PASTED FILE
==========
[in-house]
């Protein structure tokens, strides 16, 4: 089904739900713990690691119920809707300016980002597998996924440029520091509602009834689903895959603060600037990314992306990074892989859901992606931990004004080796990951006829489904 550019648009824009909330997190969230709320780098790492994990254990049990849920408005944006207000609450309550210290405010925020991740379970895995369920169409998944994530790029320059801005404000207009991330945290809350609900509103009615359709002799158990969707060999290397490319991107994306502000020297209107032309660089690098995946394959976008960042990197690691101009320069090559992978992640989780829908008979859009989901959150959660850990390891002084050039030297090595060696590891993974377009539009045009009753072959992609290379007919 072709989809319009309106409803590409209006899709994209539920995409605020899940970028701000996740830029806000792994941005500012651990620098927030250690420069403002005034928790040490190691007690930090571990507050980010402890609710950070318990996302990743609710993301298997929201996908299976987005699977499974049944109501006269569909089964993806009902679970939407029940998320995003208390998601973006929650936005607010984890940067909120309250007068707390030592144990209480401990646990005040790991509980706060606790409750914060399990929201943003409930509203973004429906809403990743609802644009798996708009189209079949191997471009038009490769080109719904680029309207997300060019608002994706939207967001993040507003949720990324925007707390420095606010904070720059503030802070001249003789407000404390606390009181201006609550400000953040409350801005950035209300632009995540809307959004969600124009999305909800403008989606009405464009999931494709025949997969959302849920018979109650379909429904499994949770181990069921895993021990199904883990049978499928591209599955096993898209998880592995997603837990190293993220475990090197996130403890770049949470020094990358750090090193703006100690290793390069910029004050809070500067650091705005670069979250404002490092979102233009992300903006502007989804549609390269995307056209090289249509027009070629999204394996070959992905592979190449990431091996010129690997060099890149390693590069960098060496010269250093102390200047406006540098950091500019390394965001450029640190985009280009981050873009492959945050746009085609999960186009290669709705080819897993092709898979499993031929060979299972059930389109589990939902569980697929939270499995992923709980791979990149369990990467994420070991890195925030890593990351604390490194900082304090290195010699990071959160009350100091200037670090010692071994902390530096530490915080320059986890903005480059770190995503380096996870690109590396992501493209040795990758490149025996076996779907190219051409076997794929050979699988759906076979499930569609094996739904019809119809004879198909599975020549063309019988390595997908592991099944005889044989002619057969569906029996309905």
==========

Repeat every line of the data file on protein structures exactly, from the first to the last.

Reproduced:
[in-house]
């Protein structure tokens, strides 16, 4: 089904739900713990690691119920809707300016980002597998996924440029520091509602009834689903895959603060600037990314992306990074892989859901992606931990004004080796990951006829489904 550019648009824009909330997190969230709320780098790492994990254990049990849920408005944006207000609450309550210290405010925020991740379970895995369920169409998944994530790029320059801005404000207009991330945290809350609900509103009615359709002799158990969707060999290397490319991107994306502000020297209107032309660089690098995946394959976008960042990197690691101009320069090559992978992640989780829908008979859009989901959150959660850990390891002084050039030297090595060696590891993974377009539009045009009753072959992609290379007919 072709989809319009309106409803590409209006899709994209539920995409605020899940970028701000996740830029806000792994941005500012651990620098927030250690420069403002005034928790040490190691007690930090571990507050980010402890609710950070318990996302990743609710993301298997929201996908299976987005699977499974049944109501006269569909089964993806009902679970939407029940998320995003208390998601973006929650936005607010984890940067909120309250007068707390030592144990209480401990646990005040790991509980706060606790409750914060399990929201943003409930509203973004429906809403990743609802644009798996708009189209079949191997471009038009490769080109719904680029309207997300060019608002994706939207967001993040507003949720990324925007707390420095606010904070720059503030802070001249003789407000404390606390009181201006609550400000953040409350801005950035209300632009995540809307959004969600124009999305909800403008989606009405464009999931494709025949997969959302849920018979109650379909429904499994949770181990069921895993021990199904883990049978499928591209599955096993898209998880592995997603837990190293993220475990090197996130403890770049949470020094990358750090090193703006100690290793390069910029004050809070500067650091705005670069979250404002490092979102233009992300903006502007989804549609390269995307056209090289249509027009070629999204394996070959992905592979190449990431091996010129690997060099890149390693590069960098060496010269250093102390200047406006540098950091500019390394965001450029640190985009280009981050873009492959945050746009085609999960186009290669709705080819897993092709898979499993031929060979299972059930389109589990939902569980697929939270499995992923709980791979990149369990990467994420070991890195925030890593990351604390490194900082304090290195010699990071959160009350100091200037670090010692071994902390530096530490915080320059986890903005480059770190995503380096996870690109590396992501493209040795990758490149025996076996779907190219051409076997794929050979699988759906076979499930569609094996739904019809119809004879198909599975020549063309019988390595997908592991099944005889044989002619057969569906029996309905």